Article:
) by examining treatment disparities among the subgroup of whites and blacks that had mood or anxiety disorder co-occurring with an alcohol or drug use disorder. In this subgroup analysis, we also found significant differences: white respondents were 2.05 times as likely as black respondents to use mood or anxiety services during their lifetime and .80 times as likely to use drug services, and again we found no difference in using alcohol services (OR=.99). Thus patterns of racial-ethnic differences in the comorbid subgroup were generally similar to the patterns shown above, despite the potential greater severity of illness among those with more than one type of disorder. This is important information because comorbidity is a strong predictor of treatment entry. Further, we examined whether the patterns of axis I treatment utilization were different among the subset of respondents with an axis II diagnosis. Results were generally similar, although there were no significant racial-ethnic differences in drug treatment service utilization among individuals with a drug use disorder. Taken together, the results of both investigations indicate that ethnic differences in treatment utilization are not substantially attenuated or modified by comorbidity, and furthermore, the magnitude of difference is remarkably similar in the comorbid subgroups compared with the broader group of all individuals who received a diagnosis as analyzed in this study.
At a policy level social coercion through law enforcement—an “external environment” enabling characteristic of the Andersen model (23
)—might indirectly explain higher service utilization for substance use disorders among black individuals because drug policies and laws disproportionately affect black communities (66
). At similar toxicology levels, more persons in minority groups than whites are mandated to receive alcohol treatment by the criminal justice system (68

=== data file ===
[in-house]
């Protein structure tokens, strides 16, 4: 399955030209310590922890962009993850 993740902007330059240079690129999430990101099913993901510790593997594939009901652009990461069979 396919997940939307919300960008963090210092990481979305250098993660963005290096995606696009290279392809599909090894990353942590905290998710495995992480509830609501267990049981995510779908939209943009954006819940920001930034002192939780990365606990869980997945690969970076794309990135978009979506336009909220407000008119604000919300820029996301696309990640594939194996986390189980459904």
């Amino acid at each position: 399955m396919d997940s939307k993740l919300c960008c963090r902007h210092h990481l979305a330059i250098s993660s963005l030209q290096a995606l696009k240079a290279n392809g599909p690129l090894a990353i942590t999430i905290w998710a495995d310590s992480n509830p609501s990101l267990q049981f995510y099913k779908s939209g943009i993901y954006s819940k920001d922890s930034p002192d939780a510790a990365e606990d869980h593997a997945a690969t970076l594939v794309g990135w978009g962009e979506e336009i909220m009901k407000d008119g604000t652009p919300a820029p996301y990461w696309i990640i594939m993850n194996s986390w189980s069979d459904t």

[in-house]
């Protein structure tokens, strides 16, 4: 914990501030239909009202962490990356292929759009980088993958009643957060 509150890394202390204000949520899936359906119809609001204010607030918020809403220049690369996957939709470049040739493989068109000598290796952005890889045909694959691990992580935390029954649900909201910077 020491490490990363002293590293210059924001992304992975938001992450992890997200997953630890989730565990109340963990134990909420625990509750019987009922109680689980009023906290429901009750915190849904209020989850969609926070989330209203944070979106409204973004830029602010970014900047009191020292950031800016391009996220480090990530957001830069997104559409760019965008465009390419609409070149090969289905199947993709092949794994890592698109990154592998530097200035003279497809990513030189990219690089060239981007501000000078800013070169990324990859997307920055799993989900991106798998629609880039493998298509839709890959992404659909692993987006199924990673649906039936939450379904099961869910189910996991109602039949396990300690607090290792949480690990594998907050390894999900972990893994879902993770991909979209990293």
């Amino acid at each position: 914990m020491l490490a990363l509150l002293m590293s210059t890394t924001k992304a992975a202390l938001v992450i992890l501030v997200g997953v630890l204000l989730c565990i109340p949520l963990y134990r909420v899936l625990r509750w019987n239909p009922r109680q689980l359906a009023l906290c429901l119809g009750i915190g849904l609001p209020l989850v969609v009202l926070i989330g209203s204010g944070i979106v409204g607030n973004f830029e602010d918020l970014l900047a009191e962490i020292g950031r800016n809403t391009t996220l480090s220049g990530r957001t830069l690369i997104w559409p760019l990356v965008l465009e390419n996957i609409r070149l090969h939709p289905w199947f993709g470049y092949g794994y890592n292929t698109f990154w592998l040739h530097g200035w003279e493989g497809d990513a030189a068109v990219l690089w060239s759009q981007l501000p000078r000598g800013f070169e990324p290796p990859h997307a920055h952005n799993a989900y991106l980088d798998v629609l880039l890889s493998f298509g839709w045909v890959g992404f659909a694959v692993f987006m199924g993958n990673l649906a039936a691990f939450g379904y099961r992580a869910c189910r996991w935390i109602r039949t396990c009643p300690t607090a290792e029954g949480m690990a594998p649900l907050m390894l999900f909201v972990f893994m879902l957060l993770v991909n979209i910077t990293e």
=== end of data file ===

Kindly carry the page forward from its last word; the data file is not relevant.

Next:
). Also, some evidence indicates that black persons who enter the mental health system are more likely than whites to have entered through coercion (70
). Future studies should determine how social pressure and legal coercion influence entry into services for different disorders and how this affects larger perceptions of treatment for the different disorders by race and ethnicity. In addition, mental health service delivery systems have changed over time; determining that disparities vary across changes in the mental health service system over time would suggest mechanisms through which disparities exist.
We now address limitations of the study. First, in the examination of lifetime disorders and service utilization, respondents' recall bias might have affected estimates, particularly among older respondents. To investigate this, we reran our analysis limited to current (past 12 months) disorders. The magnitude and direction of effects were virtually unchanged, suggesting that recall bias did not substantially affect our estimates. Smaller numbers of respondents in diagnostic categories limited the power to detect effects, so for this reason, as well as the high quality of the lifetime diagnoses provided by the AUDADIS-IV (35
), we reported lifetime measures. Recall bias can also affect the type and timing of treatment reported. We assume that there would be no racial difference in recall, but evidence (which is lacking) on the accuracy of this assumption would assist in interpreting the results.
Second, individuals institutionalized for mental disorders or incarcerated throughout the data collection were not included; disparities in institutionalization could bias the findings. Persons from the black community have higher incarceration rates, but studies are inconsistent on whether persons belonging to minority groups receive fewer mental health services in prison than whites do (74
). Racial-ethnic differences in rates of long-term mental health institutionalization are also unclear (15
), so institutionalization effects on our findings are uncertain. Third, these data were cross-sectional. Longitudinal data would allow prospective examination of factors predicting entry into mental health services, which will be possible when NESARC follow-up data become available.
The NESARC did not focus solely on treatment utilization; additional detail on treatment in future surveys would be helpful. However, differences in questions regarding mood and anxiety treatment and alcohol or drug treatment utilization reflect true differences in both the services and service delivery systems for these disorders. In addition, racial-ethnic differences reflect differences in services available as well as individual treatment choices. Future surveys should include information on services available to the respondent. Finally, this study addressed disparities in service utilization but could not address other important disparities, such as quality, appropriateness, and efficacy of care. Although disparities in quality of care within treatment services have been shown (68
), this study highlights disparities in receiving any care at all.